Firing an employee for extensive use of medical benefits can prove very costly for the employer, who may be liable for such a claim even if the worker's claims of other types of discrimination fail.

In Kairys v. Southern Pines, the U.S. Third Circuit Court of Appeals affirmed judgement in favor of a plaintiff on an ERISA Section 510 retaliation claim, despite an advisory jury verdict finding against the plaintiff on that claim. ERISA Section 510 forbids an employer from taking adverse employment action against employees as a result of, or to prevent, their exercising their rights under ERISA. Such claims were more frequent in the past in circumstances where employees were discharged shortly before they were to vest in their retirement benefits. More recently, retaliation has been claimed where employees or their dependents incurred significant medical expenses that were to be paid by their employers.

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Here, the plaintiff incurred significant medical expenses arising from hip replacement surgery that caused his employer's self-insured medical plan costs to rise. His position was purportedly eliminated four months later, but the company hired a new employee less than two months after that to cover some of the same duties plaintiff had been performing. The plaintiff brought a number of claims, of which multiple claims survived summary judgment, including ERISA Section 510 retaliation claims as well as claims under the Americans with Disabilities Act, Age Discrimination in Employment Act and state law. These claims have distinct elements of proof, and each required the jury to find that a different protected characteristic led to his termination. For example, a jury could find that the plaintiff was not fired for requesting time off — which would be an ADA issue — but was fired for using his medical benefits, the ERISA 510 issue.

The jury found against the plaintiff on most of his claims without explaining its verdict, including an advisory verdict in favor of the defendant as to the ERISA Section 510 retaliation claim. Because the plaintiff had no jury trial right on his ERISA retaliation claim, the district court asked the parties to submit post-trial briefs so that the court could decide the ERISA retaliation claim. The district court then found in favor of the plaintiff and awarded nearly $180,000 in damages and fees.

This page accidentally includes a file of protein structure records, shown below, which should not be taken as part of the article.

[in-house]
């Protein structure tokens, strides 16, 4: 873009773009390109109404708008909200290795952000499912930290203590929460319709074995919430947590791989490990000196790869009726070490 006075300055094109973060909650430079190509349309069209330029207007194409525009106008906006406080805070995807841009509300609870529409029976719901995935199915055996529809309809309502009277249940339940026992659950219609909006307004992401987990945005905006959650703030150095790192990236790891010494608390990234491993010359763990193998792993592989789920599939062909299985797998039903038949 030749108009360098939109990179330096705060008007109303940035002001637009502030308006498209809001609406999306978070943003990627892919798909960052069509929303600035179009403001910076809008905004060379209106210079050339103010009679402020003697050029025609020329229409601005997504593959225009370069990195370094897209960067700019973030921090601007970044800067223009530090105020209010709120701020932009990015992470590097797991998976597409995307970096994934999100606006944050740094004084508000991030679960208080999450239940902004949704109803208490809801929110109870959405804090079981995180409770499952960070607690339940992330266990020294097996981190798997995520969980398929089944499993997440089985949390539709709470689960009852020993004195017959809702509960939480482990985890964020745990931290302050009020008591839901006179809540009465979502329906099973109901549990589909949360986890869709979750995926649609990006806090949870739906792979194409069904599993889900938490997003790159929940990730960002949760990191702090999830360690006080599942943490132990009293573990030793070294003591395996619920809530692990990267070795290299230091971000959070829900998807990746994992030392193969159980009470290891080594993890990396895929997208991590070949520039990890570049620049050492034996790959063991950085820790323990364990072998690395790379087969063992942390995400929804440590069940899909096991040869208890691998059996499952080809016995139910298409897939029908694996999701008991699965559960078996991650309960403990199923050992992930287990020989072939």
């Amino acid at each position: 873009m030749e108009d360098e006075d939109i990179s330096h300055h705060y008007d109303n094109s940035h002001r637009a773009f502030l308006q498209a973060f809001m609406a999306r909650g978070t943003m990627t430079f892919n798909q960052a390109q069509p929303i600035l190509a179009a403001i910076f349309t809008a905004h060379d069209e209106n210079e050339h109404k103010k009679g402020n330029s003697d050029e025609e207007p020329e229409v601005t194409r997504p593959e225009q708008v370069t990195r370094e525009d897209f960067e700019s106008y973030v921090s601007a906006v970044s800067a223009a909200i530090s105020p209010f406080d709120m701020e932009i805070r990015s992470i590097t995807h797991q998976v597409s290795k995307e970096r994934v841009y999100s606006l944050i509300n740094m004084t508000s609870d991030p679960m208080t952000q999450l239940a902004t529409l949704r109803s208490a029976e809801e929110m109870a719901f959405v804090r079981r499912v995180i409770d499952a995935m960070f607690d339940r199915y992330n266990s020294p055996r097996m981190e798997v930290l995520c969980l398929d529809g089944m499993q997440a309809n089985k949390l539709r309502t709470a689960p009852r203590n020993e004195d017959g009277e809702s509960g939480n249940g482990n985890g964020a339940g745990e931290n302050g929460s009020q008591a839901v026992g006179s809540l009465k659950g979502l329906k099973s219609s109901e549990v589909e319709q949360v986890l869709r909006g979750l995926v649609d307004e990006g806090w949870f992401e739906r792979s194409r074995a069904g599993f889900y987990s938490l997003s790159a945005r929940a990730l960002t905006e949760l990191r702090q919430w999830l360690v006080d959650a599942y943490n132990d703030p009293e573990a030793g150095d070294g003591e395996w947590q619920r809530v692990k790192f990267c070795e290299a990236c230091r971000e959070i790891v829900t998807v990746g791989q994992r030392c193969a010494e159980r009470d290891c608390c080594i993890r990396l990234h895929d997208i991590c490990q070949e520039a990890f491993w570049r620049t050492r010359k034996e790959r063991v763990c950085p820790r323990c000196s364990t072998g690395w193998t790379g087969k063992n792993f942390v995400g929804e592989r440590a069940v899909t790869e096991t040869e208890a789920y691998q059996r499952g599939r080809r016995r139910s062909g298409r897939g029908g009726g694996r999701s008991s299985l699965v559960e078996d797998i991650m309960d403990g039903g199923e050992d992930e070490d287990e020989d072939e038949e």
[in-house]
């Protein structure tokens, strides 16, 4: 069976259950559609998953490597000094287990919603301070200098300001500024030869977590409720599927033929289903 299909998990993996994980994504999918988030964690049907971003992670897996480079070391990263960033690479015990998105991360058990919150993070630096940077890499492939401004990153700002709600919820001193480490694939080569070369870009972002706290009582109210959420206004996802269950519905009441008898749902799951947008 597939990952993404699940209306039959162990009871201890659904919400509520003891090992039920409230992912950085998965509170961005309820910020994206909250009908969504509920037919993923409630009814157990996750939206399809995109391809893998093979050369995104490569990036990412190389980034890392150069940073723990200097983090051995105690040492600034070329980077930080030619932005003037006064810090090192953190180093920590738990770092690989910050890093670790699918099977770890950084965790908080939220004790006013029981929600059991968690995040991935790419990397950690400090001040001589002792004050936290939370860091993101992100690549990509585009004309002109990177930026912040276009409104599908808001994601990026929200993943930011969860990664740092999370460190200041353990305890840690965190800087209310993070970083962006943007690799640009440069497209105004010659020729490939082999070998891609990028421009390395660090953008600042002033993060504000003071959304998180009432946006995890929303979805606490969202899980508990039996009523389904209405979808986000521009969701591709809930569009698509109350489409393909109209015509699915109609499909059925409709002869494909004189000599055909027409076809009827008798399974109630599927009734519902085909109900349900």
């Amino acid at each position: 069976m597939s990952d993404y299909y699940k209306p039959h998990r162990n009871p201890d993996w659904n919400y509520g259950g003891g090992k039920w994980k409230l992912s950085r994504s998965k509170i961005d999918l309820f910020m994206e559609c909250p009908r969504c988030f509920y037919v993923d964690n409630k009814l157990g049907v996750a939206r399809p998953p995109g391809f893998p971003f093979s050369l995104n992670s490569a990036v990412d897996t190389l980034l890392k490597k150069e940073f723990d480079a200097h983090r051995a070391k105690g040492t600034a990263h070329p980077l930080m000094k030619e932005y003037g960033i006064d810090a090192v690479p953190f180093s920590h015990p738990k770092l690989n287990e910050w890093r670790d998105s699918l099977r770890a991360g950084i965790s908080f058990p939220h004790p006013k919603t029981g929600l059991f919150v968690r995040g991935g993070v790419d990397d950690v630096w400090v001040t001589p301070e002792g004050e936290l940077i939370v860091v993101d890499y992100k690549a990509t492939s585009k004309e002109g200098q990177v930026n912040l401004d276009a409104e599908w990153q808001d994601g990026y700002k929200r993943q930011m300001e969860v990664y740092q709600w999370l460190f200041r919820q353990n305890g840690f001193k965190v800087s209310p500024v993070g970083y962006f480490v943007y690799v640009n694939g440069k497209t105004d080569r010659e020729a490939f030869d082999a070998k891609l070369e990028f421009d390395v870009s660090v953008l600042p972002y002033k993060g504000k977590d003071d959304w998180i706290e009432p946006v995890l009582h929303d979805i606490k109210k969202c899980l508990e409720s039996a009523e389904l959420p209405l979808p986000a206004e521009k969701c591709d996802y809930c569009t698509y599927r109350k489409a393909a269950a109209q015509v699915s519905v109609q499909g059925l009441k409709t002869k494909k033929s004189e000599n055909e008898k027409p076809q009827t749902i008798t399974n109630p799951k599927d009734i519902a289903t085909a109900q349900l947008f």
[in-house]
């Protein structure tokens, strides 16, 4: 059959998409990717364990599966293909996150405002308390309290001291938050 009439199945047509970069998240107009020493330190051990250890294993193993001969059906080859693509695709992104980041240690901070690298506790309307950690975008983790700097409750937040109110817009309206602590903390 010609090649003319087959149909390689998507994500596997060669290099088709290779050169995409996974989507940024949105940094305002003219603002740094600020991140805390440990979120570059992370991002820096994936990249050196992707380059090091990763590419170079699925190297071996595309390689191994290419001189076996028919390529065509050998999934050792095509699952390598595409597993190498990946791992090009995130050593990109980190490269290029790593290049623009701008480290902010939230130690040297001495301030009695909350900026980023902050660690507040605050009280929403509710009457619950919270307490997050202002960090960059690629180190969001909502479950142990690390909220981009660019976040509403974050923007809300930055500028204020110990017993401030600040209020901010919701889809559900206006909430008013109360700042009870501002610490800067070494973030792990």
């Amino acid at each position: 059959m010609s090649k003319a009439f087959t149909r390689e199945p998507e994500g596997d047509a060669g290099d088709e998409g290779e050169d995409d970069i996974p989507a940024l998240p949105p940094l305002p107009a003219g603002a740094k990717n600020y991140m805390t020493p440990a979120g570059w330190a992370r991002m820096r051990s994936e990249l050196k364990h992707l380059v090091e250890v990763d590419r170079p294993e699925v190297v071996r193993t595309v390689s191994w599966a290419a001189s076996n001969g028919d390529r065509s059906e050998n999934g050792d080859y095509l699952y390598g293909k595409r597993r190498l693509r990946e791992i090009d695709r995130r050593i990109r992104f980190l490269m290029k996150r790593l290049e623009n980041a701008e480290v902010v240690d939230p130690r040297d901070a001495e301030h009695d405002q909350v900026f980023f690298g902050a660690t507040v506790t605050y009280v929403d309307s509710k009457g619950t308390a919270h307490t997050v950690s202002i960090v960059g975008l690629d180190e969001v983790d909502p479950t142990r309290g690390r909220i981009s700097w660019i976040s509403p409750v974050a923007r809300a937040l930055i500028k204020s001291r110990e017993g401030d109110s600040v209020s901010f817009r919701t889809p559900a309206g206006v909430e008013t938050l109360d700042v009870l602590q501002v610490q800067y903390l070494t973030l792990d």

On appeal, the Third Circuit affirmed, holding that when certain claims (e.g., ERISA claims for which there is no right to a jury trial) are tried to the court simultaneously with claims for which there is a jury trial right, a "trial court retains full discretion to diverge from an advisory jury verdict (or to reach a result without the help of an advisory jury), so long as the factual findings underlying its contrary conclusion" are not inconsistent with those explicitly or implicitly found by the jury acting as the factfinder.

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In other words, if the jury determines a particular fact to be true or false — or reaches a verdict that requires the fact to be true or false — the court's hands generally are tied. But if the jury does not make a specific finding and its conclusion does not necessarily require that a particular fact be true or false, the court can determine whether the disputed fact is true or false. In Kairys, the Third Circuit held that the facts underlying the district court's liability finding were not inconsistent with the jury's verdicts on the other counts.

Kairys is a reminder that employers should be careful in discharging employees in proximity to significant benefit costs arising from the employees or their dependents. Further, Kairys is a key case on the interaction between issues tried to the court and those tried to a jury in the same case. To the extent courts allow jury trials related to ERISA claims for which there is no jury right generally (e.g., to avoid separate trials relating to the same course of events), the specific contours of this interaction will be of vital importance in forming trial strategy and arguments.

Originally published by Employee Benefit News.

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